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  • Writer's pictureGary Moller

Which test is best for assessing lead poisoning?

Updated: Mar 4

Corroding water pipes: a source of lead in drinking water
Corroding water pipes: a source of lead in drinking water

The highly toxic heavy metal lead, recently found in the drinking water supplying the residents of Waikouaiti, Karitane and Hawkesbury Village has, apparently resulted in no lasting health concerns. This is the conclusion of Southern District Health Board Medical Officer of Health, Dr Susan Jack, after reviewing the blood tests of over 400 residents. This conclusion is premature.

Confirmation of toxic metal exposure using a blood test may or may not reveal an elevated level. This is because of the protective response of the body, in which, following a toxic metal exposure, there is sequestration of the toxic element from the blood and stored in various other tissues. Unfortunately, this includes the brain. Therefore, if the exposure is not ongoing or chronic, elevated blood levels may not be present from several days after the last exposure.

To elaborate: Upon exposure and eventual distribution of heavy metals by the body into different soft tissue storage sites, some heavy metals can accumulate in nerve tissues, including the brain. As central nervous system toxins, they can adversely affect nerve conduction, neuro-transmitters, and neurological tissue. They do this by interfering with normal enzymes and cellular metabolic functions, and contributing to free radical production.

Lead exposure is still one of the most common environmental pollutants. It is antagonistic to nearly every nutrient mineral and contributes directly or indirectly to many mineral excesses or deficiencies. Early signs of lead accumulation may be vague and include symptoms such as fatigue, anemia, ataxia and poor coordination. Elevated levels of lead can contribute to suppression of the immune system, nephrosis, autism, cancer, stillbirths, dental decay, arthritis, osteoporosis and hypertension, to name a few conditions.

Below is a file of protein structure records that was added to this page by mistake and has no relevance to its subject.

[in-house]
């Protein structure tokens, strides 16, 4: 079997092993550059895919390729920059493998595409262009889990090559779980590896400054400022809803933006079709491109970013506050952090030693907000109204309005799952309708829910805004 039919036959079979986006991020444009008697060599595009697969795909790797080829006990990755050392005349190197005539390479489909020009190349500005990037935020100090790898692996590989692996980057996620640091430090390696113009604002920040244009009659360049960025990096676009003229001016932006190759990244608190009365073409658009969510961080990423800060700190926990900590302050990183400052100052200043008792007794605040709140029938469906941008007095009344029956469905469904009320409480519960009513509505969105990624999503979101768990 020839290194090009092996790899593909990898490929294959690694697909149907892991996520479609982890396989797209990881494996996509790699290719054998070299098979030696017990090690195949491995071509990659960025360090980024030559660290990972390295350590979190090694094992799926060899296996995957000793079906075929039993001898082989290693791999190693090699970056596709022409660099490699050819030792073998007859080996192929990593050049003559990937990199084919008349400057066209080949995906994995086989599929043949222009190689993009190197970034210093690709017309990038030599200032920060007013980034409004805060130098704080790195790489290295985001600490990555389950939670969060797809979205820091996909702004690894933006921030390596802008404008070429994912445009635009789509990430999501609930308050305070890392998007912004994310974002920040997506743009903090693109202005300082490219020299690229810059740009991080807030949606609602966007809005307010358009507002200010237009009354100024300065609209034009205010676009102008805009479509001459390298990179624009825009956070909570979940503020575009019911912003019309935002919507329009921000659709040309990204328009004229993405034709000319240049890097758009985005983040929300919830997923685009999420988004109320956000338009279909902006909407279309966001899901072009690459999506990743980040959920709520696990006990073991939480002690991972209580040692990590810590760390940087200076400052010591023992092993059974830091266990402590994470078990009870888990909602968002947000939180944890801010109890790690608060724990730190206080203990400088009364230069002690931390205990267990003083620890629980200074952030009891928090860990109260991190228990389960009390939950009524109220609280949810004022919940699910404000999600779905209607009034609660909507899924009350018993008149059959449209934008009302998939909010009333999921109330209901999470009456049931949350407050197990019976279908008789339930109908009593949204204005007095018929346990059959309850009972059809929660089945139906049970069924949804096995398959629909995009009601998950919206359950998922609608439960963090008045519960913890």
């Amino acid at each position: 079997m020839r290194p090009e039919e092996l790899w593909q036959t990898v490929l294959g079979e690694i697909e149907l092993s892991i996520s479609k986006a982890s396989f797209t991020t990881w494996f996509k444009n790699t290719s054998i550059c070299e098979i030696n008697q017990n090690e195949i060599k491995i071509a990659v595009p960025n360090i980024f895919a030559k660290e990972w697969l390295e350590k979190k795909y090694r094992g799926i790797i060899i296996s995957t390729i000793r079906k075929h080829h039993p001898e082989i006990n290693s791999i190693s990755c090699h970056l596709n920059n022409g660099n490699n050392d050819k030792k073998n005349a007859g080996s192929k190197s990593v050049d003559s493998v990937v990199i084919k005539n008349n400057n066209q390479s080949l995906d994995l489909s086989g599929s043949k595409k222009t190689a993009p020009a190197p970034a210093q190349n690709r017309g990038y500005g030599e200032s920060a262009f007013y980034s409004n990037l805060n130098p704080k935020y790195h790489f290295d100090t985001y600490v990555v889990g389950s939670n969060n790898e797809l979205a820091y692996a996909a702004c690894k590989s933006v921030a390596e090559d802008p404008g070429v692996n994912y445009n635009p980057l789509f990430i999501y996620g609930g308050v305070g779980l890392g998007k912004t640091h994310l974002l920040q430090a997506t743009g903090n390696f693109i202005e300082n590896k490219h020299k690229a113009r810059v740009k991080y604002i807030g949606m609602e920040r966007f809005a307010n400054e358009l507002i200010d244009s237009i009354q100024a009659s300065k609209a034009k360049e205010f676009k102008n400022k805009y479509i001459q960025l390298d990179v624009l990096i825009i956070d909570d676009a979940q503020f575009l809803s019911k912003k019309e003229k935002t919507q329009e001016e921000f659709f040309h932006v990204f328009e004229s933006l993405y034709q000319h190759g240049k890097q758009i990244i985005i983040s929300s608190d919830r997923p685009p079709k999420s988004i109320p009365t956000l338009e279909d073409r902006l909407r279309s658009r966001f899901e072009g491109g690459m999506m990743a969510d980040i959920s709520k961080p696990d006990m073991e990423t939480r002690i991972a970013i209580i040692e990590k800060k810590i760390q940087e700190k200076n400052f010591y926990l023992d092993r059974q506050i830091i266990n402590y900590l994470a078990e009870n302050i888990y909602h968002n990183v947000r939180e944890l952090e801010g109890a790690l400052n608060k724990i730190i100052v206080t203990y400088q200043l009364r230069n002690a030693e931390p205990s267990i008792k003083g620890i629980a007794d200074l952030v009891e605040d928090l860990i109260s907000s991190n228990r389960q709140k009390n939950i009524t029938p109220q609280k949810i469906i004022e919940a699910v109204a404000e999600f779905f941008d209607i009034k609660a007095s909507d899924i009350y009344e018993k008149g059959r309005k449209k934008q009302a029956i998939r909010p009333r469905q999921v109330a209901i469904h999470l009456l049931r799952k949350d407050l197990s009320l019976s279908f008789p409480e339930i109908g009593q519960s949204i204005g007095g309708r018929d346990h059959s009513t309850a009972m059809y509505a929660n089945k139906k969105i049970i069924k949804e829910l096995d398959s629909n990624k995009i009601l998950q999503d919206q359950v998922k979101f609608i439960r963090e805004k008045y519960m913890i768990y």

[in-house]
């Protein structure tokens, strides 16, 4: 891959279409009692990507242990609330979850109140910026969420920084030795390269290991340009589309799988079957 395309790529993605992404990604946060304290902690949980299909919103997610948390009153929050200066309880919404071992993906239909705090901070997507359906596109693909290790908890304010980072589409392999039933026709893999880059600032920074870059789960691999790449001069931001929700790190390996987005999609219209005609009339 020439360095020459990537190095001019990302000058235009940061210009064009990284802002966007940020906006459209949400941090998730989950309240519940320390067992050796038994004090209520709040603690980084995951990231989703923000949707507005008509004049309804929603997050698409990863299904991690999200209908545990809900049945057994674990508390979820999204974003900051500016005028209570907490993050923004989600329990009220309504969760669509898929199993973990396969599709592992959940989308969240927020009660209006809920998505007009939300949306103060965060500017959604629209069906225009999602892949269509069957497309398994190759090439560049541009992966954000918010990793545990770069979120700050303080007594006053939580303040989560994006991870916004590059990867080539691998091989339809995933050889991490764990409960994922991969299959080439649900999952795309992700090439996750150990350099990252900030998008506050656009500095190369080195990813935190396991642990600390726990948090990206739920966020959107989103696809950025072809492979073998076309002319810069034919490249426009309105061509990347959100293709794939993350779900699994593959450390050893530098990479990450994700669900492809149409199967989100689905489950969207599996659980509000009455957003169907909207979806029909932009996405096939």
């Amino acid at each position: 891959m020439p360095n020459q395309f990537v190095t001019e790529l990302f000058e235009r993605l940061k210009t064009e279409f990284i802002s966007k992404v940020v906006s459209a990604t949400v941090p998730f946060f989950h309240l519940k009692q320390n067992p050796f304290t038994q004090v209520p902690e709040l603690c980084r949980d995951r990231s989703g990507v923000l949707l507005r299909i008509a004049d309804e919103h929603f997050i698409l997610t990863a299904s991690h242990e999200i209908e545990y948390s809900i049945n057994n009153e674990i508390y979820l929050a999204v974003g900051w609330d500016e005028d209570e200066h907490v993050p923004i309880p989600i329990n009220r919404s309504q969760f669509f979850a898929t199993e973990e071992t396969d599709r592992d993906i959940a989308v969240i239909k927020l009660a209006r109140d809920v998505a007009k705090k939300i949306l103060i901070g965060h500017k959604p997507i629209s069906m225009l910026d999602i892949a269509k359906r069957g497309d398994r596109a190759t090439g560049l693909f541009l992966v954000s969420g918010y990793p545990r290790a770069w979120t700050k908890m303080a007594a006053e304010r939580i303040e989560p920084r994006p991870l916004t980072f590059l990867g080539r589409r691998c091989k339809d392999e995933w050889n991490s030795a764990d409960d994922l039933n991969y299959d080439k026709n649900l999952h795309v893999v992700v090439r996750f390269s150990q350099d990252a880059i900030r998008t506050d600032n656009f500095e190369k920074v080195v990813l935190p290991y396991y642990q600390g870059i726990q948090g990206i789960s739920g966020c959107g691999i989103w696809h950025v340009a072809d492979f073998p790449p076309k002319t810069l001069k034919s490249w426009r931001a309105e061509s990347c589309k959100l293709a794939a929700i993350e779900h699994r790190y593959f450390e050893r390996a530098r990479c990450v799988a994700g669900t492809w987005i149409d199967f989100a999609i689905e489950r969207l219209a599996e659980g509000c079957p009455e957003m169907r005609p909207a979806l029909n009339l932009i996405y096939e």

Hair Tissue Mineral Analysis (HTMA) is the Gold Standard for assessing historical exposure to toxins such as lead, arsenic and cadmium. Hair, being an excretory pathway, becomes a record of toxins being mobilised and eliminated from the body during the time the hair was living tissue.

While various parties use HTMA with great enthusiasm for the detection of the historic consumption of prohibited substances such as "P" and "Dope", by employees, for some inexplicable reason, these same parties rubbish HTMA for detecting their polluting ways! Instead, they enthusiastically promote a blood test which everyone knows will produce a negative result just several days after the last exposure. Go figure!

Here is an example of how HTMA can detect lead, in this case years after the last known exposure. The article also shows the use of HTMA for monitoring detoxification:

I'm looking for residents of Waikouaiti, Karitane and Hawkesbury Village to do HTMA to confirm the absence or presence of lead in people's bodies. We are offering a special deal for residents of these townships to encourage participation. If you know anyone who lives in these townships, please ask them to contact me via this website. Thankyou.

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